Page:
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9th March

My unwavering resistance to the passing of time

A doe in the creek of Sharjah. A plant growing between the cracks of an ancient rock in Andalusia. A bowl of oranges in a temple in Hong Kong. Discarded lotus flowers in a trash can in Phnom Phen. The sun setting over the sky of Malaysia.

These are just some of the hundreds of photos I’ve taken when travelling these past months.

I have an urge to capture moments of short-lived beauty: taking photos of the not-yet-withered flowers and the bright pink sky as seen from my plane. I have an equally great need to send those images to friends; only when shared with others do I feel that I have truly held on to the ungraspable.


But a performance I saw conceived by the artist Tino Sehgal put that need to capture the ephemeral into perspective. Tino Seghal does not allow for any photos or video recordings of his work. Even his contracts and agreements are not on paper but are established through conversations. 


The el Greco painting The Adoration of the Shepherds served as an inspiration for the performance, in which two young women and a toddler moved, rolled, walked, and danced with subtle gestures and gracious movements. The women passed the toddler from one to the other in a body language of caring and being cared for while they softly sang a song that consisted of just two lines.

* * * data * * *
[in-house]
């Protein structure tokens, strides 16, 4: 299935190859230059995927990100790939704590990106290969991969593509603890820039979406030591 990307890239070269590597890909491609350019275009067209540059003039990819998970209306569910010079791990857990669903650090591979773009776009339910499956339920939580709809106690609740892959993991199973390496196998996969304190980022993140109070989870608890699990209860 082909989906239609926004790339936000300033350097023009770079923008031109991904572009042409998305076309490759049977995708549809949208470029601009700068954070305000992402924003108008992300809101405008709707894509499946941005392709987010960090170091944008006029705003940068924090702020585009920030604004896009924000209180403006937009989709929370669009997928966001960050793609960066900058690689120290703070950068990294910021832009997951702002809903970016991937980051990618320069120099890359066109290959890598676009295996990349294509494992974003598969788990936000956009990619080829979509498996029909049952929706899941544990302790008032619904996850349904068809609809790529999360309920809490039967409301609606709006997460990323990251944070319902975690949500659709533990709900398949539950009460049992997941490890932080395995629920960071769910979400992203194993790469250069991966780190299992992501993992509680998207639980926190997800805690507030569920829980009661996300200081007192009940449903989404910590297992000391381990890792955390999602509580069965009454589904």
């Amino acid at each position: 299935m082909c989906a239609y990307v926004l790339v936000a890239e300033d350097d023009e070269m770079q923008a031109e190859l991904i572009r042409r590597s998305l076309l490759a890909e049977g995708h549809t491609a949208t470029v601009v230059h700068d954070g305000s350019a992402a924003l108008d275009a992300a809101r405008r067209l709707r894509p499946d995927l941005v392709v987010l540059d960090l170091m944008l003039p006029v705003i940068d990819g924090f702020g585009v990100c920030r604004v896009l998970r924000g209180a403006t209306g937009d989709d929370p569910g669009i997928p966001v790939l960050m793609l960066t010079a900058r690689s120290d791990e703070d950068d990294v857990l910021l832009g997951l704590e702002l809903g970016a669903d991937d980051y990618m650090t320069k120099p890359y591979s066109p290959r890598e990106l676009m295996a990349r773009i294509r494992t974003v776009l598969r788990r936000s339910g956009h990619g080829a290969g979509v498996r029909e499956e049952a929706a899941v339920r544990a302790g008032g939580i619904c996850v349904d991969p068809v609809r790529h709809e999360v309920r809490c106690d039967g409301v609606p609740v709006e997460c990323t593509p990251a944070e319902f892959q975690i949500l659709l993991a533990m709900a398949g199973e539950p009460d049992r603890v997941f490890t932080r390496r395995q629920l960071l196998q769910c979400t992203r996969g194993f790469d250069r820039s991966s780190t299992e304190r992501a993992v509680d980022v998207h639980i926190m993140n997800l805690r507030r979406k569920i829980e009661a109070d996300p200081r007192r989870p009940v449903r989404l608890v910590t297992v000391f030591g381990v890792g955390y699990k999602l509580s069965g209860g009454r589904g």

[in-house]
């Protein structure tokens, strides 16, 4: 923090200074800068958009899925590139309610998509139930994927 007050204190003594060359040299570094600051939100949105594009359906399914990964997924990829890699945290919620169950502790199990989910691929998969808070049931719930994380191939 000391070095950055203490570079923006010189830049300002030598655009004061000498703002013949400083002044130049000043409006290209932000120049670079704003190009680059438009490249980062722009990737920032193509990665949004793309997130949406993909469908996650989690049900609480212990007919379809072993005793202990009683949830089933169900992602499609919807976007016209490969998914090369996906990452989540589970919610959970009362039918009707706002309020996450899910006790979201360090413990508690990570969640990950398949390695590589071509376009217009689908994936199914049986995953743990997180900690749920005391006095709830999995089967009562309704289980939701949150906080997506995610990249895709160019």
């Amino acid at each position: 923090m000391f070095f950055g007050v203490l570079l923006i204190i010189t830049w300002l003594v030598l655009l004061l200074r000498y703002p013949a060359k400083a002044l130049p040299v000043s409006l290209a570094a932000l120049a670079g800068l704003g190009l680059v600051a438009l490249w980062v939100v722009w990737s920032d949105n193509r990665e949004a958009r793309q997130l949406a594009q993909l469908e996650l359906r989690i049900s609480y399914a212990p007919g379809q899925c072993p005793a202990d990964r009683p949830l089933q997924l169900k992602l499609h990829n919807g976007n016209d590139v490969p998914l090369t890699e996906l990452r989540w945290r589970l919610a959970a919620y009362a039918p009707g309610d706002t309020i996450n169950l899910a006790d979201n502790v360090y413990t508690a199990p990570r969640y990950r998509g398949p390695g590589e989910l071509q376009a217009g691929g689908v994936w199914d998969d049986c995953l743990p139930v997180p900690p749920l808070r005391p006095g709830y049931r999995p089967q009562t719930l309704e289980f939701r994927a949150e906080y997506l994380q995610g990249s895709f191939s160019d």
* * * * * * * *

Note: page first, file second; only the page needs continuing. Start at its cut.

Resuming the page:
The performance made something enage in me, undoubtedly because I was not allowed to take a photo I felt very much involved. Having been relieved of my self-imposed obligation to capture each moment, I felt less of an observer and more of a participant. 

With that experience in mind, I sometimes put my phone aside even when a photo opportunity presents itself. Rather than taking a photo of the centuries-old tree in the patio of my hotel in the United Arab Emirates, I just looked at it while listening to the birds chirping and feeling the warm wind on my face, the sun on my hand. I tried to fully live that moment rather than capture it. 


Of course, by writing about how I didn’t take a photo of the tree I’m equally trying to capture that moment, albeit in a different way.

Only by resisting the passing of time do I give meaning to my life. I know there’s no need to justify our existence, just to be is enough. But I’m not able yet to translate that knowing into feeling. Who knows, maybe that's just a matter of practice.

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